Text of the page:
• Support PF! Buy your school textbooks, materials and every day products Here!

Moment of inertia avoid double integral?

  • #1
28
0

Homework Statement


proxy.php?image=http%3A%2F%2Fi.stack.imgur.com%2FsqZ9I.jpg

Determine the moment of inertia of the shaded area about the x-axis.

Homework Equations


I(x)= y^2dA

The Attempt at a Solution


In order to determine the moment of inertia of the shaded area about the x-axis I first looked at the portion above the x-axis, integrate it with a small rectangular element and then because of the symmetry I would multiply it with 2. So:
3x8ze.png
mFGRzXL.png


Yet if I integrate that with those limits and then multiply it with 2 and insert B= a/2
I do not get (a-sin (a))(r^4)/8. The answer I would get if I just use ∫∫((r*sinθ)^2)rdθdr. Which is the correct answer.

But why doesn't it work?
 

Answers and Replies

  • #2
andrewkirk
Science Advisor
Homework Helper
Insights Author
Gold Member
3,792
1,390
But why doesn't it work?
It does. I checked. It's just that the integral is messy, so it's easy to make an error somewhere along the way.
Start with this, then apply that indefinite integral formula at the integration limits. The trick that cleans it up a lot is that
$$\tan^{-1}\left(\frac{R\sin\theta}{\sqrt{R^2-(R\sin \theta)^2)}}\right)=\theta$$
 
  • #3
28
0
It does. I checked. It's just that the integral is messy, so it's easy to make an error somewhere along the way.
Start with this, then apply that indefinite integral formula at the integration limits. The trick that cleans it up a lot is that
$$\tan^{-1}\left(\frac{R\sin\theta}{\sqrt{R^2-(R\sin \theta)^2)}}\right)=\theta$$
But where then does this inconsistency come from? My book gives some standard integrals and one of them was ∫x^2√(a^2-x^2)dx= -(x/4)√((a^2-x^2)^3)+ (a^2/8)(x√(a^2-x^2)+a^2sin^-1 (x/a) + C, a>0

The weird thing is that wolfram-alpha gives this long answer when you substitute 'a' with an actual number, like 9. But when you use just 'a' or substitute it with 'R', it gives a different form. The one with the tan^-1 which you just mentioned.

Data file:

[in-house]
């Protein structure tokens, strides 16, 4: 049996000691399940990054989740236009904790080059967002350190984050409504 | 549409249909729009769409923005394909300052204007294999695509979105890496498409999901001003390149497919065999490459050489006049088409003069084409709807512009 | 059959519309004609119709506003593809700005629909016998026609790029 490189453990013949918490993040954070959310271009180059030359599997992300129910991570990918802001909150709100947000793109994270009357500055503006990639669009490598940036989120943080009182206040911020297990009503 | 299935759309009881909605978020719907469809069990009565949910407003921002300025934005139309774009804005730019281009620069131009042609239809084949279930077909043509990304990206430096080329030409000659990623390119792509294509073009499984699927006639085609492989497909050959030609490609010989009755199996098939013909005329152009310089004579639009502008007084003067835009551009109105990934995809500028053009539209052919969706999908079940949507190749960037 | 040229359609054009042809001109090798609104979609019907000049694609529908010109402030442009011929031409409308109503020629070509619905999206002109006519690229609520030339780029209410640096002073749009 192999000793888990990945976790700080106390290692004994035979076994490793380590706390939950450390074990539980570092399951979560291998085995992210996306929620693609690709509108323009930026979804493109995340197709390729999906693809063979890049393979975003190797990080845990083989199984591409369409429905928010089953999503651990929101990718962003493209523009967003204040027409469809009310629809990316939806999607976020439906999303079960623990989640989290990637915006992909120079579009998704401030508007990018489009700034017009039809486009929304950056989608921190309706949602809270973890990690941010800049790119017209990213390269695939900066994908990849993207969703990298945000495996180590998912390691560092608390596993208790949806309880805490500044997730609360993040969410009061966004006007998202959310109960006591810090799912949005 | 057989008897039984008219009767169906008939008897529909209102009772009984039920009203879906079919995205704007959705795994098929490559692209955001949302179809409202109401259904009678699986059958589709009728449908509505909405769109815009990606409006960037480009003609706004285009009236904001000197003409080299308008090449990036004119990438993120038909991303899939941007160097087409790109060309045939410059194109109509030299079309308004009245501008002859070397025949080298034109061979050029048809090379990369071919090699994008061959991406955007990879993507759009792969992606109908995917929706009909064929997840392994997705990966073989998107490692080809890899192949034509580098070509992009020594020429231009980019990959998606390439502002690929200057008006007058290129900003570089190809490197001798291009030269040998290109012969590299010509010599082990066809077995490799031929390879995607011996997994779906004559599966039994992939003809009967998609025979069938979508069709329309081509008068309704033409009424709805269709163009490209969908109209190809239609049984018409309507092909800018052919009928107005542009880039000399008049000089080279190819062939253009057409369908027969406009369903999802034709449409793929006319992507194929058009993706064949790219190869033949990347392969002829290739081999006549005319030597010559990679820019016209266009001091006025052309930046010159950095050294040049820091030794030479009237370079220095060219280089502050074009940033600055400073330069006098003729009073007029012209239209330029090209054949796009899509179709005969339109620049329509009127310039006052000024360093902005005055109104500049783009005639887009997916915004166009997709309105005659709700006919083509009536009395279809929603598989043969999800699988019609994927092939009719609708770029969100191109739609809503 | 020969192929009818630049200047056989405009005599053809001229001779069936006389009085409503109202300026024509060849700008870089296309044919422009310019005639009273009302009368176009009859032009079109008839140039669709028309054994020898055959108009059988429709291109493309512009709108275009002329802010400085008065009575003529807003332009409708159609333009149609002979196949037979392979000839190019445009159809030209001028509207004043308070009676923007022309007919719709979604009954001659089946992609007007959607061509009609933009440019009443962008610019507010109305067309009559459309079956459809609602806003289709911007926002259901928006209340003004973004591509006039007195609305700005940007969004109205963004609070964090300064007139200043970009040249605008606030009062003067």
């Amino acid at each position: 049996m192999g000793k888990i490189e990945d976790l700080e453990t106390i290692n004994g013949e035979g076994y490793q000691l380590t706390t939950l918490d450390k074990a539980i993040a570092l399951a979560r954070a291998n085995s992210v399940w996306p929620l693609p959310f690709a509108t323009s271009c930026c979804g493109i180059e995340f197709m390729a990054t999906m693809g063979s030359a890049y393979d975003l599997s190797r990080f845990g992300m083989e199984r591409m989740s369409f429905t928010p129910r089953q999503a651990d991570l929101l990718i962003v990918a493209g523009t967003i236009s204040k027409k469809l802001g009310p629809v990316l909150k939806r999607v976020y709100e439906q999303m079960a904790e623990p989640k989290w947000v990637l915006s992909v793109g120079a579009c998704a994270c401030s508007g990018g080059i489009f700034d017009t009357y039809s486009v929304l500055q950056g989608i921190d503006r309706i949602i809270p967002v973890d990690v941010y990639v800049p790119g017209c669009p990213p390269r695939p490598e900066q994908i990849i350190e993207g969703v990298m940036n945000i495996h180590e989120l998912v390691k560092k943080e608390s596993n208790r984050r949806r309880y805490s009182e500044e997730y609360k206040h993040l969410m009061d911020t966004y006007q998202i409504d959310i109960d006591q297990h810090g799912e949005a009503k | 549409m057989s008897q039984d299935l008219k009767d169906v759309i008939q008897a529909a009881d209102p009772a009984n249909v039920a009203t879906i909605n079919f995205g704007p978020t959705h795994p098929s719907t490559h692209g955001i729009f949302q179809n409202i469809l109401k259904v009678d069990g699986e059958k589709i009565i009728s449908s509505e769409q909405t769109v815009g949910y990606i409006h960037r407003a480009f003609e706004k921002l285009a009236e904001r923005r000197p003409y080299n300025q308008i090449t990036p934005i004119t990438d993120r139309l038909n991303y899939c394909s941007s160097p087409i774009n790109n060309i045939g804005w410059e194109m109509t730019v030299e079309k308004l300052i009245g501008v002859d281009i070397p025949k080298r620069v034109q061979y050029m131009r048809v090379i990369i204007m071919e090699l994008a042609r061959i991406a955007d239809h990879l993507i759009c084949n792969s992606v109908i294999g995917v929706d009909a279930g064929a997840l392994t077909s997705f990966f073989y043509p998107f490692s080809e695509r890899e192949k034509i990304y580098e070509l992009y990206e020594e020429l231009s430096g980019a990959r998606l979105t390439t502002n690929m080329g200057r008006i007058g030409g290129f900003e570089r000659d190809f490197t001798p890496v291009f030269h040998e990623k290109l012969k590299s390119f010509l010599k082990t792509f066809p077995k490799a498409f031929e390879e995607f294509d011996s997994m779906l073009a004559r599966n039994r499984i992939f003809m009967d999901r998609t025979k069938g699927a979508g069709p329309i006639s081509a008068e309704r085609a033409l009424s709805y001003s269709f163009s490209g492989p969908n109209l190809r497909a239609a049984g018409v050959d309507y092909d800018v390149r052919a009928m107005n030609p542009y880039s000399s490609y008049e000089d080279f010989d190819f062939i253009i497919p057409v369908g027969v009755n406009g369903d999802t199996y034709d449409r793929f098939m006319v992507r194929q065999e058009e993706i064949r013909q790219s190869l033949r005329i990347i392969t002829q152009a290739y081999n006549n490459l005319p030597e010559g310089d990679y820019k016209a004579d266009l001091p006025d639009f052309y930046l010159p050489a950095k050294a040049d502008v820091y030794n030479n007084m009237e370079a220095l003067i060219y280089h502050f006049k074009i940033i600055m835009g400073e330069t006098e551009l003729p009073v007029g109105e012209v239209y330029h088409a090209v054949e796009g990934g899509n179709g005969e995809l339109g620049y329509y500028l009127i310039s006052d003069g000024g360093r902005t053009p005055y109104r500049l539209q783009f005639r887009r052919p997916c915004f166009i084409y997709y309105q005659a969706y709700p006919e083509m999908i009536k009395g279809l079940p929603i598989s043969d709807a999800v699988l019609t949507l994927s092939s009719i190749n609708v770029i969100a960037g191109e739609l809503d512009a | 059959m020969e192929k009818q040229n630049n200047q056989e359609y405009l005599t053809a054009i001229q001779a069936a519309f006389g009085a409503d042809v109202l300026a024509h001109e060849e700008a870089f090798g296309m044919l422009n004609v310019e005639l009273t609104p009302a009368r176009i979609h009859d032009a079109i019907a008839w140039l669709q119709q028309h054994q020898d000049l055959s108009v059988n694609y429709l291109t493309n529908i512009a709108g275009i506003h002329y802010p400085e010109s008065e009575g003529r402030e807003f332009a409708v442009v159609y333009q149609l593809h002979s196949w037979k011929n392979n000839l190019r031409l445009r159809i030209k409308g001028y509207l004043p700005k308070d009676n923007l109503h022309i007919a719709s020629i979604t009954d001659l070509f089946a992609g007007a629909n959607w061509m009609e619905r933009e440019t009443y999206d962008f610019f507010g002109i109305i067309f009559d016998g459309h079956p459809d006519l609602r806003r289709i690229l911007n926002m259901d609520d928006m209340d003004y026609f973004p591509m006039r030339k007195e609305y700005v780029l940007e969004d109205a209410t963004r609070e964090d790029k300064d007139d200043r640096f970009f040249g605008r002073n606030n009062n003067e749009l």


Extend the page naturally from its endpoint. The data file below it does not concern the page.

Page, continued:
So I thought the answer you get when you use wolfram with y^2* sqrt(R^2-y^2) is wrong. That he might see R as something it is not, like a function related to y. Instead of the constant value that it is.

So why is -(x/4)√((a^2-x^2)^3)+ (a^2/8)(x√(a^2-x^2)+a^2sin^-1 (x/a) + C not the correct solution to the integral?
 
  • #4
andrewkirk
Science Advisor
Homework Helper
Insights Author
Gold Member
3,792
1,390
The weird thing is that wolfram-alpha gives this long answer when you substitute 'a' with an actual number, like 9.
It didn't do that for me.

So why is -(x/4)√((a^2-x^2)^3)+ (a^2/8)(x√(a^2-x^2)+a^2sin^-1 (x/a) + C not the correct solution to the integral?
Because when you differentiate it you do not get x^2√(a^2-x^2).
I did this by hand and it did not come out, and Wolfram Alpha agrees. Perhaps your text contains an error, or perhaps you have miscopied the formula.
 
  • #5
28
0
It didn't do that for me.

Because when you differentiate it you do not get x^2√(a^2-x^2).
I did this by hand and it did not come out, and Wolfram Alpha agrees. Perhaps your text contains an error, or perhaps you have miscopied the formula.
Well, the link you send, in which you said it did not do that for you. It also gives an arcsin and looked similair to what book give so I thought they were same without really checking.